REMITTANCES sent home by Pakistanis living and working abroad continue to surge, defying the economic slowdown resulting from the Covid-19 pandemic. State Bank data shows that diaspora remittances jumped by a hefty 29pc to an all-time high of $24.2bn during the 10-month period between July and April of the ongoing financial year when compared to the cash sent home by overseas Pakistanis during the same period a year earlier.
April saw remittances spike to an unprecedented $2.8bn, up by a whopping 56pc from the previous year. The 10-month aggregate has also exceeded expectations and the full level achieved in the last fiscal year by over $1bn. Saudi Arabia continues to be the largest source of remittances to Pakistan followed by the UAE, UK, EU and the US. Pakistan is now in sixth position amongst the top 10 recipient countries of workers’ remittances globally, and is likely to move up at least one place by the end of this year.
The central bank claims that proactive policy measures to encourage more flows through formal channels, curtailed international travel, altruistic transfers to Pakistan amid the health crisis, orderly forex market conditions and, more recently, Eid-related inflows contributed to the surge in remittances. This continuing growth has also lessened concerns of an economic slowdown in countries hosting the largest pool of Pakistani workers, which had caused remittances to dip at the start of the pandemic. In its new report, the World Bank has attributed the steady remittance flows to fiscal stimulus that resulted in better-than-expected economic conditions in the host countries, the shift in flows from cash to digital and from informal to formal channels as well as cyclical movements in currency exchange rates and oil prices. The 17pc growth in remittances to Pakistan in 2020 was faster than the combined 5.2pc increase flows to other South Asian nations, says the World Bank.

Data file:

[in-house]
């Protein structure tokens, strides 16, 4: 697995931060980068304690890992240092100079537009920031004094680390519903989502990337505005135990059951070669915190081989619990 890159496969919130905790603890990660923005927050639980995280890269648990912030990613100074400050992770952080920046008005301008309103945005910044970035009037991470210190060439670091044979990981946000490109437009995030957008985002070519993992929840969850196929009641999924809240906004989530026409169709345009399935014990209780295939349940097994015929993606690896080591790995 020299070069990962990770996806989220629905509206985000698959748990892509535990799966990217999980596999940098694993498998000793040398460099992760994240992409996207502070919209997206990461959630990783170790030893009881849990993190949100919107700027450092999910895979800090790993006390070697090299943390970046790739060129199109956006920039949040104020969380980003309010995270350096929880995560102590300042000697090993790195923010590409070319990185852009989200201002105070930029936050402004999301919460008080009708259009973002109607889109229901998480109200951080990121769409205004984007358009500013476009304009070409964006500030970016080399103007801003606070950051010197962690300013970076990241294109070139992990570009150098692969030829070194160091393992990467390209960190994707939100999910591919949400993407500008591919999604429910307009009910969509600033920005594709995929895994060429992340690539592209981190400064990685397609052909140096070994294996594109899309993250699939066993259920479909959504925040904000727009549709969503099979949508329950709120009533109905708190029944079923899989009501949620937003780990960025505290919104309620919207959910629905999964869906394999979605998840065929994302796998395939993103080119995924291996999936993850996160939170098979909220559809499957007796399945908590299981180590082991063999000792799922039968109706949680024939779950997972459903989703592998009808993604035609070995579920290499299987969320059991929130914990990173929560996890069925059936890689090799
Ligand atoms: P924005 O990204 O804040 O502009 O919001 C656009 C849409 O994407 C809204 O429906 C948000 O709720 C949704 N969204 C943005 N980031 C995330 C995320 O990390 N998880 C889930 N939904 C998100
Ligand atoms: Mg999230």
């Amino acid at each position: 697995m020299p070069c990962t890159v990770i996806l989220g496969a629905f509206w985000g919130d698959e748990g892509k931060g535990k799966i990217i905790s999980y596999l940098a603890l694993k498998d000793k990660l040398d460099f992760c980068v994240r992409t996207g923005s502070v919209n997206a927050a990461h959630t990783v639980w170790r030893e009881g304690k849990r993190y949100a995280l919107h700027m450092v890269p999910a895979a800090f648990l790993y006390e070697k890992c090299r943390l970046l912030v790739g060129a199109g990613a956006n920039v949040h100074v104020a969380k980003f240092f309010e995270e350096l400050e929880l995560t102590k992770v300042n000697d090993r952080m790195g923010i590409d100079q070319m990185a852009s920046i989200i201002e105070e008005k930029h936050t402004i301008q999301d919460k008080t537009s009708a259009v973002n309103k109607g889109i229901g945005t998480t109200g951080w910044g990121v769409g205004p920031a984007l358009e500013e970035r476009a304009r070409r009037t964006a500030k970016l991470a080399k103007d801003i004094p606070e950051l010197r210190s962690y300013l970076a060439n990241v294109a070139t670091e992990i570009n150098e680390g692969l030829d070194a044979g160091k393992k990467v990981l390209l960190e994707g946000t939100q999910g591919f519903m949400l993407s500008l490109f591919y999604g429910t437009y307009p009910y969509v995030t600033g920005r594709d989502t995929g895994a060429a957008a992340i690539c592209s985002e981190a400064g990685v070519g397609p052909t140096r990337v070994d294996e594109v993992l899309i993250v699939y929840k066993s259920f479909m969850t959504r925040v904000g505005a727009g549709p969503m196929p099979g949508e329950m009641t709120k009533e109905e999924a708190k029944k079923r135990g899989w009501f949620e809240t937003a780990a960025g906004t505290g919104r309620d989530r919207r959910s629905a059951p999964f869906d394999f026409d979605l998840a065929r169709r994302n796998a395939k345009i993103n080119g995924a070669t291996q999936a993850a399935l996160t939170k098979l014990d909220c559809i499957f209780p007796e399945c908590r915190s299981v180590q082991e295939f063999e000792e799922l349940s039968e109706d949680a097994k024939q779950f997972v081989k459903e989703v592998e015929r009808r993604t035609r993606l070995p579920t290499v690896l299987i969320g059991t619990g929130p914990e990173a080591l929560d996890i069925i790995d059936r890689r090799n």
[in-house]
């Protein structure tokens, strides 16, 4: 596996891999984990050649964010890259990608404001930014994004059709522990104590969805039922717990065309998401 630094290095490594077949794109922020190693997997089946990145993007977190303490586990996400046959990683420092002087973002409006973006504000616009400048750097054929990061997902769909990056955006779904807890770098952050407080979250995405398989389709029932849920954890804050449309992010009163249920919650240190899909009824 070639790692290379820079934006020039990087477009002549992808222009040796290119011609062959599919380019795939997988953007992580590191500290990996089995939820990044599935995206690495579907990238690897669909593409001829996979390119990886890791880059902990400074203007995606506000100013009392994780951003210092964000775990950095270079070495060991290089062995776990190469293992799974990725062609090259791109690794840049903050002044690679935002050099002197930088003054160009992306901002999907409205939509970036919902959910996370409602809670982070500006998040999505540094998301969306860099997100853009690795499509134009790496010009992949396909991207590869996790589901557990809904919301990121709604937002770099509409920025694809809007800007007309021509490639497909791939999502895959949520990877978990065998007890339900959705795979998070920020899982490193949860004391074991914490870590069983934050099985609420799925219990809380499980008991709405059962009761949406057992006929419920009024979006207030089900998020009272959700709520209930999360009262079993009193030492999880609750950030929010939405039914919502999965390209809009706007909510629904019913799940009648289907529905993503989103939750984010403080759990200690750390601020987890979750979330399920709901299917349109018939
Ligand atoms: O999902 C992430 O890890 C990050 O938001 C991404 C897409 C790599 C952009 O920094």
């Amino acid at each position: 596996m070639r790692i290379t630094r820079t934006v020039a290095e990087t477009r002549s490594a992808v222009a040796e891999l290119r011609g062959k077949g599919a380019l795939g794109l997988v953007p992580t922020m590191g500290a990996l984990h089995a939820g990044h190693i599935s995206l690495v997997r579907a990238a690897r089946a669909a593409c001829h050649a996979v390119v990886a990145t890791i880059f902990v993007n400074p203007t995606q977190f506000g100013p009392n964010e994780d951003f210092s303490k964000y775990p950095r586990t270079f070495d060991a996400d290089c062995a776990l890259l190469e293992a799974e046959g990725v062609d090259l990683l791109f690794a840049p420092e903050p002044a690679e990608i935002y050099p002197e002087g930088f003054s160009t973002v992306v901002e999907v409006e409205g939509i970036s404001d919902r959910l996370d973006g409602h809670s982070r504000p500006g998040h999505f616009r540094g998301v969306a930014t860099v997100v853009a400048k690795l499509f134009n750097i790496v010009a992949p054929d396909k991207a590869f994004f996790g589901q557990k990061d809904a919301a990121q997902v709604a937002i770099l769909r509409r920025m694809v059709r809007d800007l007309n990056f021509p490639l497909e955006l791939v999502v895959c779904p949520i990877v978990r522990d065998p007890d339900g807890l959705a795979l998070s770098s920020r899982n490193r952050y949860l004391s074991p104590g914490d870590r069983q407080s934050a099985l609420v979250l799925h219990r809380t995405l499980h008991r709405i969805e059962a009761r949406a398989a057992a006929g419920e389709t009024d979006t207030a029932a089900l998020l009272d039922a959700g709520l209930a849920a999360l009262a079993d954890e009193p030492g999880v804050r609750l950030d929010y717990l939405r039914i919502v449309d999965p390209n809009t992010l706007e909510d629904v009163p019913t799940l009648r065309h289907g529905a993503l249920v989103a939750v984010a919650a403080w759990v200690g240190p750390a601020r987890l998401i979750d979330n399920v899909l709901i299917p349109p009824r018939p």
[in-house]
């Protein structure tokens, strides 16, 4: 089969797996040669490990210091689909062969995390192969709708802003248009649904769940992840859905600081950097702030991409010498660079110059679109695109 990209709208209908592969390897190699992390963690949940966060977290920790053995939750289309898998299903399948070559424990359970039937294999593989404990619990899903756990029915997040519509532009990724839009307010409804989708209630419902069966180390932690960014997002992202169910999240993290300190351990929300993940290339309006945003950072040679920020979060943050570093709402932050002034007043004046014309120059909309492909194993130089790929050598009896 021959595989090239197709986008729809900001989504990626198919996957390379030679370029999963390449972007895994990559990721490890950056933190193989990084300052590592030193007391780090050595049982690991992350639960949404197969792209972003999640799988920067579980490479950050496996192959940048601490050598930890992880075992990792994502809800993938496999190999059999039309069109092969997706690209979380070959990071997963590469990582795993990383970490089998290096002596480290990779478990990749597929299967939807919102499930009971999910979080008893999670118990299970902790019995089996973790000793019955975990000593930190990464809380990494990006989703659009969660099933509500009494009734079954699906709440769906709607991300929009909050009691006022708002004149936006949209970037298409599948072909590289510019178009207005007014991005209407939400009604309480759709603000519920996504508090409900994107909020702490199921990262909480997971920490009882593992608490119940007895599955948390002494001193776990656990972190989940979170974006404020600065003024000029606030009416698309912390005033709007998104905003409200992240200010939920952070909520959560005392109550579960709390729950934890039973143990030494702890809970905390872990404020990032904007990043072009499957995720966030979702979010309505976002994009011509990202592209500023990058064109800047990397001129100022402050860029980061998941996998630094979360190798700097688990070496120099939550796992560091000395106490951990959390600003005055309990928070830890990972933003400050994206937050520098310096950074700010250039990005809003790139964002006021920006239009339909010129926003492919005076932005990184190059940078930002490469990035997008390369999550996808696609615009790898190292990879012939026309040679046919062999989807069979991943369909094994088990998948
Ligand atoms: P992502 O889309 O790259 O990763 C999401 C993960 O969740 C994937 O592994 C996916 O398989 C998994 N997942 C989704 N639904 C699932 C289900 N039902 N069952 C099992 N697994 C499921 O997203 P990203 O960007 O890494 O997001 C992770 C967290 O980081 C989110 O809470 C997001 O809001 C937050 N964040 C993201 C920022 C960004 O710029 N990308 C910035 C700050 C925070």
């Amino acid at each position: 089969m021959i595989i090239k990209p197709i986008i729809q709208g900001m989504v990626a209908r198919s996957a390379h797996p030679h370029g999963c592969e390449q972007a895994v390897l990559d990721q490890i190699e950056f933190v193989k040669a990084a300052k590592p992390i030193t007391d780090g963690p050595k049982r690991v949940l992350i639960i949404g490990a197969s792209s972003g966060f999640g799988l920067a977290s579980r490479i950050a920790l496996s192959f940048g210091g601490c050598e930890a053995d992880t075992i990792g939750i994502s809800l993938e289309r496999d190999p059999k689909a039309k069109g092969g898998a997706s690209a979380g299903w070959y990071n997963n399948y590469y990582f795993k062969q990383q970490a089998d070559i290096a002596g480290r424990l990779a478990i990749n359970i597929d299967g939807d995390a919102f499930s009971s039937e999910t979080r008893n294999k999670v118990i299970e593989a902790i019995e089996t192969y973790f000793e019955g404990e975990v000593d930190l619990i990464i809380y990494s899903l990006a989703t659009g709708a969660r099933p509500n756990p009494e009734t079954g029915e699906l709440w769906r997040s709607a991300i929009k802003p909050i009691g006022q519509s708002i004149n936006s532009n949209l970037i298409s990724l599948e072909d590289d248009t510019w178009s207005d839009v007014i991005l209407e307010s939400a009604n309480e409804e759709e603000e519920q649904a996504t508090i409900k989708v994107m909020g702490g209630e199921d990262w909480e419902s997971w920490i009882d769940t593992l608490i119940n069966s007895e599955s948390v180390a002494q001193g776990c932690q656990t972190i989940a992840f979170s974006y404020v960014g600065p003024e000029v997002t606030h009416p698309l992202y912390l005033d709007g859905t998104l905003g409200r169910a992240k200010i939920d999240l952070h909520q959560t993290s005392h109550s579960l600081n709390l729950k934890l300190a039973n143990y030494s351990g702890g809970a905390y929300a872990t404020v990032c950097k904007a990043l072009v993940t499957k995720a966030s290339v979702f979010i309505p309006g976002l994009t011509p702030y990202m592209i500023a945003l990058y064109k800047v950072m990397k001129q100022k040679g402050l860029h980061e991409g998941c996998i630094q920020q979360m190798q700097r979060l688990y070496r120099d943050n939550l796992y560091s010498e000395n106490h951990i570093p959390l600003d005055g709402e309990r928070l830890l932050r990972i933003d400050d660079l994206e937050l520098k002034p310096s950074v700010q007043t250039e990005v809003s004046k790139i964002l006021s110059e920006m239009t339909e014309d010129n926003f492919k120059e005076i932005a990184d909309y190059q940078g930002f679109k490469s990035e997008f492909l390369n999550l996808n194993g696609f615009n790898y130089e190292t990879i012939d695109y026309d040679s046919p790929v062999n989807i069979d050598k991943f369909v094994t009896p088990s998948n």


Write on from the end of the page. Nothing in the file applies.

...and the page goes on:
Workers’ remittances are the single largest source of foreign currency for Pakistan ahead of exports. They provide key support to currency and forex reserves by bridging the balance of payments in the face of reduced dollar flows from other sources. The rising remittance flow has so far helped support the current account that has posted a surplus of $959m, creating a semblance of external-sector stability. But the contributions of expats can do only so much. The other important component — financial account — of the balance of payments continues to be in deficit as FDI plummets, equity investors pull out their money from stocks, foreign debt payments jack up, and amortisation and other outflows increase. Overall, the external sector appears stable for now and the government is unlikely to face any difficulty in financing its debt and other payments for the next year or two. But the long-term external sector outlook will remain fragile without a dramatic increase in exports and direct investment inflows.